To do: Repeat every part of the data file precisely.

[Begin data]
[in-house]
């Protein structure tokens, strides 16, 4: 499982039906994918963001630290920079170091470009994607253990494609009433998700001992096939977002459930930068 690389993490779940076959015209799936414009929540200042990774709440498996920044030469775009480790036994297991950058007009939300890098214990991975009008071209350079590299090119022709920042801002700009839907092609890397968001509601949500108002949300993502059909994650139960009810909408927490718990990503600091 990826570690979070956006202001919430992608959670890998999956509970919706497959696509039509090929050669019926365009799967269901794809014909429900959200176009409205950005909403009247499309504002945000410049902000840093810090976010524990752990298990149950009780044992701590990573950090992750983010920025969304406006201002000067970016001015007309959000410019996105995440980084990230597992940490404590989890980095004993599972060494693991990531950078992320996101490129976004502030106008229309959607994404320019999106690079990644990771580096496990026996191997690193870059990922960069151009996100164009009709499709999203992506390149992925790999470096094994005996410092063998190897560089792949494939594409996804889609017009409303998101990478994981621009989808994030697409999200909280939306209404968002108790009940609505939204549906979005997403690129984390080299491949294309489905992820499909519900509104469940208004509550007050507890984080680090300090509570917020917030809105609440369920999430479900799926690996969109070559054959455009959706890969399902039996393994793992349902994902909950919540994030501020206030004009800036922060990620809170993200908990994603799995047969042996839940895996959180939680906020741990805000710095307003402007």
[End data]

[in-house]
């Protein structure tokens, strides 16, 4: 499982039906994918963001630290920079170091470009994607253990494609009433998700001992096939977002459930930068 690389993490779940076959015209799936414009929540200042990774709440498996920044030469775009480790036994297991950058007009939300890098214990991975009008071209350079590299090119022709920042801002700009839907092609890397968001509601949500108002949300993502059909994650139960009810909408927490718990990503600091 990826570690979070956006202001919430992608959670890998999956509970919706497959696509039509090929050669019926365009799967269901794809014909429900959200176009409205950005909403009247499309504002945000410049902000840093810090976010524990752990298990149950009780044992701590990573950090992750983010920025969304406006201002000067970016001015007309959000410019996105995440980084990230597992940490404590989890980095004993599972060494693991990531950078992320996101490129976004502030106008229309959607994404320019999106690079990644990771580096496990026996191997690193870059990922960069151009996100164009009709499709999203992506390149992925790999470096094994005996410092063998190897560089792949494939594409996804889609017009409303998101990478994981621009989808994030697409999200909280939306209404968002108790009940609505939204549906979005997403690129984390080299491949294309489905992820499909519900509104469940208004509550007050507890984080680090300090509570917020917030809105609440369920999430479900799926690996969109070559054959455009959706890969399902039996393994793992349902994902909950919540994030501020206030004009800036922060990620809170993200908990994603799995047969042996839940895996959180939680906020741990805000710095307003402007």